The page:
I’ve recently had a discussion about the way lists and other data structures are stored in memory, especially when it comes to references and their assignment. It turned out that deep and shallow copy raise questions, which for someone who comes from a C++ background (such as myself), have quite obvious answers. Before I switched to Java, I had to think whether I can safely iterate over a data structure created by a different object or I had to duplicate a part of it in the memory, before it gets swiped by the original owner. Java makes it less explicit what sort of memory ownership You have, therefore today I’d like to look under the hood to give You a simple, yet powerful understanding of the differences between an UnmodifibleList, ImmutableList and finally a thorough copy of it. Let’s dive in!

Something to work on

To demonstrate all of the examples we’ll start with a simple code snippet, which defines a simple class (let’s call it “A”) holding a String and int.

class A {
    private String text;
    private Integer number;

    public A(String text, Integer number) {
        this.text = text;
        this.number = number;

    public void setText(String text) {
        this.text = text;
    public void setNumber(Integer number) {
        this.number = number;
    public String getText() {
        return text;

    public Integer getNumber() {
        return number;

We’ll create a few objects of this type and put them in an ArrayList.

List<A> regularList = Stream.of(
                                new A("one", 1),
                                new A("two", 2),
                                new A("three", 3))

Our current solution would be represented in the memory in the following manner:

Regular list with 3 elements

In the examples, which will follow in the rest of the article, we’ll be expanding the original list by adding one more element (“four”, 4) and modifying the first one (“one”, 1) –> (“hundred”, 100).

regularList.add(new A("four", 4));

The representation in the memory is shown below with the modified/added elements marked in yellow.

Regular list with new elements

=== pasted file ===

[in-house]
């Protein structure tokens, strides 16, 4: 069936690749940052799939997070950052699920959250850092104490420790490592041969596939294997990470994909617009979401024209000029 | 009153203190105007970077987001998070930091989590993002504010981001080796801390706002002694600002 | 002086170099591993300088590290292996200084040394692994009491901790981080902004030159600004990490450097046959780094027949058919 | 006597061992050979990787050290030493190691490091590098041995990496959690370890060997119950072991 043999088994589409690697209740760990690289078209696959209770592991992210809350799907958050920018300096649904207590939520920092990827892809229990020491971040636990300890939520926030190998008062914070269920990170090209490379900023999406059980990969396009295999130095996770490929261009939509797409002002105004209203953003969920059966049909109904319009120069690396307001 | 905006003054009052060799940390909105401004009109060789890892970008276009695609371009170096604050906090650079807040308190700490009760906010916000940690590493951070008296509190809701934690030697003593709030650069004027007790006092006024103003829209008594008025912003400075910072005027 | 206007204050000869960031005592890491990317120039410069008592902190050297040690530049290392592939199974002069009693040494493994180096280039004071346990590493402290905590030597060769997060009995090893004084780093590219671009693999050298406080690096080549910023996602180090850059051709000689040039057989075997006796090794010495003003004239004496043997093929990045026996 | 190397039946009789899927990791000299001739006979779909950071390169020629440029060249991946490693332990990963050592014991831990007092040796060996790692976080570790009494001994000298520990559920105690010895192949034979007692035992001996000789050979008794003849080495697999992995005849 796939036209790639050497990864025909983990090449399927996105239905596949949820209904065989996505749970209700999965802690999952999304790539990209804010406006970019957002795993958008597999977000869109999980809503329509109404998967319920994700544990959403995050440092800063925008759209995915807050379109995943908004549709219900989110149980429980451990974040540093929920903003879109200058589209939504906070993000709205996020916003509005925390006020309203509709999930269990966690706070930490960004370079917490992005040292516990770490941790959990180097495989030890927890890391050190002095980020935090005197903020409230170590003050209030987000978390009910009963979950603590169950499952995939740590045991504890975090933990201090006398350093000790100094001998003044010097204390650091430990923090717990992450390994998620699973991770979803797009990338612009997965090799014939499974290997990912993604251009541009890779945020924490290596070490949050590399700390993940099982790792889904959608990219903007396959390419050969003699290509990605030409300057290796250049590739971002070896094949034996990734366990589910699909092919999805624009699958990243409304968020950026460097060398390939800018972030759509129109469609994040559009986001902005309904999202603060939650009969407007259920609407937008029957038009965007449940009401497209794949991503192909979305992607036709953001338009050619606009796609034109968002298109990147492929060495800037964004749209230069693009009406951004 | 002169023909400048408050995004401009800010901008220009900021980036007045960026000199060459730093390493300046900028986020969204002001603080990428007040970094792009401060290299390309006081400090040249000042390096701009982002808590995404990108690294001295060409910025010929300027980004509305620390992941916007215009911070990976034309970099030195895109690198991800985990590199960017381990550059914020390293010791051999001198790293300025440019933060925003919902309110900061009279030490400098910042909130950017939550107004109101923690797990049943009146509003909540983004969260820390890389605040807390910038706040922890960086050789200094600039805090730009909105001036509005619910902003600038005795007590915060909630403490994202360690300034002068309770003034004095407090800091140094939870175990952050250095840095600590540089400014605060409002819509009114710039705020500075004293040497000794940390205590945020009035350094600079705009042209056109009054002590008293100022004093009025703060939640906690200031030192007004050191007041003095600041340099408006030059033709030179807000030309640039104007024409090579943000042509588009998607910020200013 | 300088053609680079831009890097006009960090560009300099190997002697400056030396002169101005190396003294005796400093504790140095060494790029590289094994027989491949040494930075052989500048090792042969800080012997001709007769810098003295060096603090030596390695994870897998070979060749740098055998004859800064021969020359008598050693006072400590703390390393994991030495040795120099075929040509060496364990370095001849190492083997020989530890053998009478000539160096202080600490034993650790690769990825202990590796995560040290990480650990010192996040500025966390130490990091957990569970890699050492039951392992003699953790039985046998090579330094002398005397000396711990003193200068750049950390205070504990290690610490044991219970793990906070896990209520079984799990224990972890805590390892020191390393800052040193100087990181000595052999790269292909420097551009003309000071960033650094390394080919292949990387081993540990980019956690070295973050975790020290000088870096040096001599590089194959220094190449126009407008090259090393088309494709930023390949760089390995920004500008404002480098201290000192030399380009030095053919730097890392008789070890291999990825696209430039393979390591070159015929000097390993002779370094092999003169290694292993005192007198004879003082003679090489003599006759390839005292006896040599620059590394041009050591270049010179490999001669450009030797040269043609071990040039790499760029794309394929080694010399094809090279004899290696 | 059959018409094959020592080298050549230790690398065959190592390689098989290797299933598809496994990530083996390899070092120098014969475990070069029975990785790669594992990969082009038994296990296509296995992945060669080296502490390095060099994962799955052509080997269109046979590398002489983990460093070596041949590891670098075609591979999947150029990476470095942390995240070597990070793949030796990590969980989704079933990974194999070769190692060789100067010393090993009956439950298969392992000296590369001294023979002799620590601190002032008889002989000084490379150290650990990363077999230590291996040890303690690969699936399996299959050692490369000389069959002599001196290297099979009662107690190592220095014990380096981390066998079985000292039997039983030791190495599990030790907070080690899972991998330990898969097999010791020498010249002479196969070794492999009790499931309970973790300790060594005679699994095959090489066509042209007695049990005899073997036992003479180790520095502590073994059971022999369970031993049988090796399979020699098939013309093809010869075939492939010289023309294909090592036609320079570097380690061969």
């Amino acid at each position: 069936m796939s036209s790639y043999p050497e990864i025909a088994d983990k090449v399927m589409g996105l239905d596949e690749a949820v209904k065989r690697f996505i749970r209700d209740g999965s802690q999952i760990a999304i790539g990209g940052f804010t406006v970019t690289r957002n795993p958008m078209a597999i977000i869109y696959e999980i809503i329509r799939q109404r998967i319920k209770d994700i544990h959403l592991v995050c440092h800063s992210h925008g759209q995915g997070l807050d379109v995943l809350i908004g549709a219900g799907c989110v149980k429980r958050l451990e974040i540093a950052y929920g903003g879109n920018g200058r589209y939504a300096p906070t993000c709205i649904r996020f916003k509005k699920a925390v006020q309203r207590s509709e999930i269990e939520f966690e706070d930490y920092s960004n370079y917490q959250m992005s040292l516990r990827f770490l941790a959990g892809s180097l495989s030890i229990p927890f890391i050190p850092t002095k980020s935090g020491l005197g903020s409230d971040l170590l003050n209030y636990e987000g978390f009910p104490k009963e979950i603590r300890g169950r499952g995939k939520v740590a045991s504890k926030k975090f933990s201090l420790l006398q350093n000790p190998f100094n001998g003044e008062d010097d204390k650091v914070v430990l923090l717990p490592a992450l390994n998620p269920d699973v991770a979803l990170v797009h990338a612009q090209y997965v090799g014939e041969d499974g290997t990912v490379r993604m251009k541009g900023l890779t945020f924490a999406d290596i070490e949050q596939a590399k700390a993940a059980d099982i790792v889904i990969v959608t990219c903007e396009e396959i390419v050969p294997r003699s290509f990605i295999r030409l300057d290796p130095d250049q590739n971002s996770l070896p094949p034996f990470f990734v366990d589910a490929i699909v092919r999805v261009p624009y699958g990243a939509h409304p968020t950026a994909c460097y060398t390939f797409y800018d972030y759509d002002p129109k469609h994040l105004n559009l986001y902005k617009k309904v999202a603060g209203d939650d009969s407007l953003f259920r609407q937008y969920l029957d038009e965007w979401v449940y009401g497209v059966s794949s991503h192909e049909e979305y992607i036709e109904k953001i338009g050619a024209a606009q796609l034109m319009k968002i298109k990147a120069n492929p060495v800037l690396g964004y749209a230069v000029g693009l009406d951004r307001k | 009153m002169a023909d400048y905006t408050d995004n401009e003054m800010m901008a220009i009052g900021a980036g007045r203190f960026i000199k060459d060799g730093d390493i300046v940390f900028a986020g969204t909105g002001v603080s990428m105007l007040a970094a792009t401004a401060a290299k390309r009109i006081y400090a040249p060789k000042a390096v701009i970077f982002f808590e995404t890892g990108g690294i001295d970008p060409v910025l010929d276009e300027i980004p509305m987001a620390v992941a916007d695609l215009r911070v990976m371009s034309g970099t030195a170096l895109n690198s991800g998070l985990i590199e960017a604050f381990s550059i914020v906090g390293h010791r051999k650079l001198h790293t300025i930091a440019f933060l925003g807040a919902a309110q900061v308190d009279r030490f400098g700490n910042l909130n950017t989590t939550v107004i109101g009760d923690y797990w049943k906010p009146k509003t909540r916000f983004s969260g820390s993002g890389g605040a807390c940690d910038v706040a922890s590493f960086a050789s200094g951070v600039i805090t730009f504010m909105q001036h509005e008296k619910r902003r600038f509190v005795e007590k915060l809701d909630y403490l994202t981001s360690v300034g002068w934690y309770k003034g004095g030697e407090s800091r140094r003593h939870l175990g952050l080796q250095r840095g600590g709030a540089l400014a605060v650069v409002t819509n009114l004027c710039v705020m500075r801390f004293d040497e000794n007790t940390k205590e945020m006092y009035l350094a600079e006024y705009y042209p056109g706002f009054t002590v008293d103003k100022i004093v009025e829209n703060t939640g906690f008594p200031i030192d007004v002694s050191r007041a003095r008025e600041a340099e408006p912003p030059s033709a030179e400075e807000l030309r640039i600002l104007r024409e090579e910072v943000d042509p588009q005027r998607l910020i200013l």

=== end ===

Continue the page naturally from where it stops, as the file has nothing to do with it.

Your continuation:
Now let’s delve into the methods providing different ways to protect the list from modification and how they differ from one another.


The Unmodifiable family from java.util.Collections are wrapper classes (often called views), which’s only purpose is making sure that no setter gets called on a certain data structure. An UnmodifiableList is just another object, which holds a reference to the original List.

List<A> unmodifiableList = 

Unmodifiable list

Its interface makes sure that all methods, which don’t modify the list are passed through, while all the ones, which do, end up throwing an UnsupportedOperationException.

// this will pass, as the Collection interface setter functions for the UnmodifiableList such as add() are overloaded to throw in such case.
assertThatThrownBy(() -> unmodifiableList.add(new A("hundred", 100))).isInstanceOf(UnsupportedOperationException.class);

Since the UnmodifiableList is just a view, this implies that any change in the original list will transpire to the unmodifiableList since it’s the same memory after all.

Unmodifiable list with new elements

regularList.add(new A("four", 4));

// Check that it's a shallow copy, which means that both lists are referencing the same object
assertThat(unmodifiableList.get(0).getNumber()).isEqualTo(100); // it is, since they unmodifiableList points to the same list as regularList
assertThat(unmodifiableList.size()).isEqualTo(4); // true for the same reason

The UnmodifiableList is meant to be used in the getters, which expose the object’s List type fields, but by design are meant to be read-only. Care must be taken however, as if the list itself changes, so will the view, as mentioned earlier.

(Guava) com.google.common.collect.ImmutableList

We’ve already said that if an element is added to the original list, it will also show up in the view. There are however cases, when we would like to guarantee that the list of elements stays the same once passed to another object. This might be the case if, for example, we wanted to get a snapshot of a list of Tasks, which are in a queue. Since they are probably executed and then removed in a different thread, it might make sense to get a read-only list, which won’t change while we will be iterating it. To do that, we actually have to create a copy of the original one and populate it with the same elements. This is where the ImmutableList comes in handy.

List<A> immutableList = ImmutableList.copyOf(regularList);

Let’s look at the memory after this call.

Immutable list

As we can see, the immutableList object still points to the same elements as the regularList. This has a serious repercussion. While the immutableList won’t be impacted by adding or removing any elements from the regularList, if one of the elements changes, it will still “leak” to the premier one. Let’s apply the changes, which we made before and see the results.